53. Exodus 22:20; Leviticus 19:33; Deuteronomy 10:19; Maimonides’ positive precepts #207 and negative precepts 252-253; Maimonides’ De’ot 6:4 and Mechirah, chapt. 14; Chinnuch, precepts #64-65 and 431; Tur, Shulchan Aruch, Choshen Mishpat 228.

54. Exodus 22:21; Deuteronomy 24:17; Maimonides’ negative precepts #241, 256, 280; Maimonides’ De’ot 6:10, Malveh Veloveh, Chapt 3, and Sanhedrin 20:12; Chinnuch, precepts #65, 590-591; Tur, Shulchan Aruch, Choshen Mishpat 97.

55. Exodus 22:24; Leviticus 19:10; Deuteronomy 14:28, 15:7 and 24:19, Maimonides’ Matnot Aniyim and Malveh Veloveh, chapt 1; Chinnuch, precepts #66-67, 216-223, 474, 478-479 and 592-593; Tur, Shulchan Aruch, Yoreh De’ah 247-259 and 331-332; Tur, Shulchan Aruch, Choshen Mishpat 97.

56. Exodus 22:24; Leviticus 25:37, Deuteronomy 23:20, Maimonides’ negative precepts #235-237; Maimonides’ Malveh Veloveh Chapter 4-6; Chinnuch, precepts #68, 343 and 572; Tur, Shulchan Aruch, Choshen Mishpat 159-177.

57. Leviticus 19:13; Deuteronomy 24:15; Maimonides’ positive precept #200 and negative precept #238; Maimonides’ Sechirut, chapter 11; Chinnuch, precept #230 and 588; Tur, Shulchan Aruch, Choshen Mishpat 339.

58. Leviticus 19:35 and 25:14; Deuteronomy 25:13; Maimonides’ positive precept #208 and negative precepts 271-272 and 250; Maimonides’ Mechirah Chapt 12-14 and Genevah, Chapt 7-8; Chinnuch, precepts #258-259, 337, 602; Tur, Shulchan Aruch, Choshen Mishpat 227 and 231.

59. Deuteronomy 23:25; Maimonides’ positive precept #201 and negative precepts #267-268; Maimonides’ Sechirut, Chapter 12; Chinnuch, precepts #576-578; Tur, Shulchan Aruch, Choshen Mishpat 337.

60. Exodus 20:13; Deuteronomy 5:17; Maimonides’ negative precept #285; Maimonides’ Eydut, Chapter 9; Chinnuch, precept 37; Tur, Shulchan Aruch, Choshen Mishpat 28.

61. Exodus 23:6 and 23:8, Leviticus 19:15. Deuteronomy 16:19; Maimonides’ Sanhedrin Chapter 1-5 and 21-25.

62. Leviticus 19:12; Maimonides’ negative precept #61; Maimonides’ Shevuot; Chinnuch, precept #227; Tur, Shulchan Aruch, Choshen Mishpat 236.

63. Exodus 20:13; Leviticus 18:1ff; Deuteronomy 5:16; Maimonides’ Issurei Biyah, Chapter 1-3 and 21; Chinnuch, precepts #35 and #188-207; Tur, Shulchan Aruch, Even Haezer 15 and 21-24.

64. Exodus 21:10; Maimonides’ negative precept #262; Maimonides’ Eeshut, Chapter 12; Chinnuch, precept #46; Tur, Shulchan Aruch, Even Haezer 73.

65. Specific precepts also exist regarding moral behavior toward animals including the obligation to unload them, the prohibition of cruelty to animals, not to slaughter an animal and its calf on the same day, not to muzzle an animal when it is working, the prohibition of consuming meat and milk together, and their like.

66. Examples include the last chapter in Rav Sadya Gaon’s Emunot VeDeot; Rabbi Nissim of Kirion’s Sefer Hamasiyot; Rabbi Shlomo Ibn Gabirol’s Tikkun Middot Henefesh; Rabbi Bachya Ibn Pekuda’s Chovot Halevavot; Rabbi Abraham Bar Chiya’s Higayon Hanefesh; Rabbi Abraham Ibn Ezra’s Yesod Morah; Maimonides’ Sefer Hamada; Rabbi Menachem Ibn Tzemach’s Tzedah Laderech; Rabbi Schem Tov Ibn Falaquera’s Sefer Hamaalot and Sefer Hamevakesh; Rabbi Jonah Girondi’s Shaarei Teshuvah and Sefer Hayirah; Rabbi Bachya ben Asher’s Kad Hakemach; Rabbi Yechiel ben Jekutiel Anav of Rome’s Maalot Hamiddot; Rabbi Judah the Pious’ Sefer Chasidim; Rabbi Elijah ben Abraham Shlomo Hakohen’s Shevet Musar; and Ramchal’s Mesilat Yesharim. The Book of Proverbs and the Chapters of the Fathers and numerous letters, last wills and testament, ethics books, eulogy books, homiletic books, etc. are also full of ethical and moral teachings.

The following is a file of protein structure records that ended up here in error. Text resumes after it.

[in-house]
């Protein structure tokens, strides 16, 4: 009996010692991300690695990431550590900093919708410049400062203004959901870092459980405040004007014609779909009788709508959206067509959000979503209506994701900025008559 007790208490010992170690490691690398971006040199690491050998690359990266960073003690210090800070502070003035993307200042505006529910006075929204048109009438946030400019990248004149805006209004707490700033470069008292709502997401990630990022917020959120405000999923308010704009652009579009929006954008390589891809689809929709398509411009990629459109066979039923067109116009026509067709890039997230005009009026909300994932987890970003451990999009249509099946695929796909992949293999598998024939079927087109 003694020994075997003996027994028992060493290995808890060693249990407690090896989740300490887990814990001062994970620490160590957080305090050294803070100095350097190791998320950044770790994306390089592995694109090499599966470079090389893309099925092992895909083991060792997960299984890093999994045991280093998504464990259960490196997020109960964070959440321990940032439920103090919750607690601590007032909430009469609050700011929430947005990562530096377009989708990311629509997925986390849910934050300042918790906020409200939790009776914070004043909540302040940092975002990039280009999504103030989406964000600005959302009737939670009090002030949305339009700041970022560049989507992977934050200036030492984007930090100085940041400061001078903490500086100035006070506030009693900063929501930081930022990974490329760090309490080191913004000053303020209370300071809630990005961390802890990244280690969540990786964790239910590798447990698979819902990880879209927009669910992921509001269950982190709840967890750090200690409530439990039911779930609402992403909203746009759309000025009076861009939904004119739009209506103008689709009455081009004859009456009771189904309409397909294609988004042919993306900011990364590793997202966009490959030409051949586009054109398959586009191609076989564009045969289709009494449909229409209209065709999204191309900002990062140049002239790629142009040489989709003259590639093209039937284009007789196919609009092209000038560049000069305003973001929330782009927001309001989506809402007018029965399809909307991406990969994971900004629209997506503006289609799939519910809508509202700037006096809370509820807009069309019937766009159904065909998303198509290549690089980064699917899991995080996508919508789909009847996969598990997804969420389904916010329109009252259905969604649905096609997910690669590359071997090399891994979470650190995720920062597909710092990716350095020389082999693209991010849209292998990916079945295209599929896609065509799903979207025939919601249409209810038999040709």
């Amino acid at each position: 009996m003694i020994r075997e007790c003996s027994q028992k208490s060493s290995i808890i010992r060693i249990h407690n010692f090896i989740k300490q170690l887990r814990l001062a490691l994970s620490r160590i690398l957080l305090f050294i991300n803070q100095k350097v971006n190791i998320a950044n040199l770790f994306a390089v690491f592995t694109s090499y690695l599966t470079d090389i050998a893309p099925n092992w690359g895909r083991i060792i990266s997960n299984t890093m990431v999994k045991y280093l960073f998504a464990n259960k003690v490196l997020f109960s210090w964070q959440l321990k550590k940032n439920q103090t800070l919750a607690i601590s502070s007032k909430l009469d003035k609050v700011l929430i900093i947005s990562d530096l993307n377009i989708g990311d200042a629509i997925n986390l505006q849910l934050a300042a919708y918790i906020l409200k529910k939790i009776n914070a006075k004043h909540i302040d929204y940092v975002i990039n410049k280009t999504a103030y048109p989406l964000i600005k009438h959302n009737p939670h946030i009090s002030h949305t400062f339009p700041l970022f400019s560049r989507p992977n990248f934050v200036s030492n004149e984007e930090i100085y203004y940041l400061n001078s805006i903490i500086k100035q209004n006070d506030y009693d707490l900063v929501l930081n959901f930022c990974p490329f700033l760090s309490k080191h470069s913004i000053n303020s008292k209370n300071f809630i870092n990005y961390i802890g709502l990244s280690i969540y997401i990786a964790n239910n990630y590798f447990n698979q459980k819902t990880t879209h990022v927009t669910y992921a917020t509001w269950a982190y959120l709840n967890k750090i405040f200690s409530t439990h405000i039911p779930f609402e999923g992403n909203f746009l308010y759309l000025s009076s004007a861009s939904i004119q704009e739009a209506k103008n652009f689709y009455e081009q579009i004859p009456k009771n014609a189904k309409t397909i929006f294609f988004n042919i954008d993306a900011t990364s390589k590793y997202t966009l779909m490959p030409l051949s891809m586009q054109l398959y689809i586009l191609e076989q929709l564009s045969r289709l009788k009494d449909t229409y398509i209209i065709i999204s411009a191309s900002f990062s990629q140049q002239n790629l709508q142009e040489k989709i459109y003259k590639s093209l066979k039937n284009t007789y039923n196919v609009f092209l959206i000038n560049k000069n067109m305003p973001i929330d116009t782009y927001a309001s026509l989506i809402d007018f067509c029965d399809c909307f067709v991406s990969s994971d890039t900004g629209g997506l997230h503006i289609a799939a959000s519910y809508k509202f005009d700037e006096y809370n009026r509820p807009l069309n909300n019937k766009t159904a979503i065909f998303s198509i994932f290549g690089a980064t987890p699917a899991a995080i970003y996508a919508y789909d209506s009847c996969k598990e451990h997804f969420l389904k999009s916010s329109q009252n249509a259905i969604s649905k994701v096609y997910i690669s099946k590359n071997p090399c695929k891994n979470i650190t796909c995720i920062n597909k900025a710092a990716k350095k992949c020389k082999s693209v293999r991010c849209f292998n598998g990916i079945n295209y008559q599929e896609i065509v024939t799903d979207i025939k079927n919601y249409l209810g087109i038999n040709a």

67. The first to use this term is Rabbi Immanuel Jakobovits in his classic book Jewish Medical Ethics, New York, Bloch Publishers, 1959; 2nd edition, 1975 (It was translated, however, by Geula Rafael into Hebrew and entitled “Medicine and Judaism” (Harefuah Vehayahadut), Jerusalem, Mossad Harav Kook, 1966).

68. In recent years such conferences have been conducted by the Shaare Zedek Medical Center in Jerusalem, the Association of Orthodox Jewish Scientists in New York, and the Hebrew Academy of San Francisco.

69. See A. Steinberg, in R. Gillon (ed); Principles of Health Care Ethics, 1994, pp. 65ff; A. Steinberg, in B.A. Brody et al. (eds), Bioethics Yearbook , Vol. 1, 1991, pp. 79 ff; A. Steinberg, Jewish Medical Ethics 1(1): 2, 1988.

70. Concerning methods for deciding among differences of opinion in the Talmud and post Talmudic literature, see Encyclopedia Talmudit, Vol. 9, pp. 241ff.

71. According to Shulchan Aruch, Yoreh De’ah 336:1

72. Berachot 13b

73. Avot 3:6

74. There are 13 fundamental principles of Judaism enunciated by Maimonides in the introduction to his commentary on the tenth chapter of Mishna tractate Sanhedrin (See F. Rosner, Maimonides’ Commentary on the Mishna. Tractacte Sanhedrin, New York, Sepher Hermon Press, 1981).

75. To believe in the existence of the Creator (1st principle of faith), to believe in His singularity (2nd principle), to believe in His incorporeality (3rd principle), to believe in His eternity (4th principle), to negate any other god (5th principle).

76. To believe in His prophets (6th principle), to believe in the unique prophecy of Moses (7th principle).

77. To believe that the Torah in its entirety was given to Moses by God (8th principle), to believe in the eternity of the Torah (9th principle). See also Maimonides’ Guide 3:34.

78. Some other absolute beliefs include the believe in individual divine Providence, reward and punishment, the coming of the Messiah, and the resurrection of the dead (Principles 10-13).

79. As stated by Solomon (Ecclesiastes 7:16-18) and by Maimonides (De’ot 1:4). See also Chapter 4 of Maimonides’ Eight Chapters and Lechem Mishneh, De’ot 1:4.

80. See Messilat Yesharim 13.

81. Berachot 25b.

82. Shulchan Aruch, Orach Chayim 1:1.

83. Avot 5:20

84. Ecclesiastes 7:20

85. See Kiddushin 40b — learning is great because it leads to action.   

86. Genesis 9:6.

87. See Avot 3:17; Sanhedrin 38b; Malachi 2:10.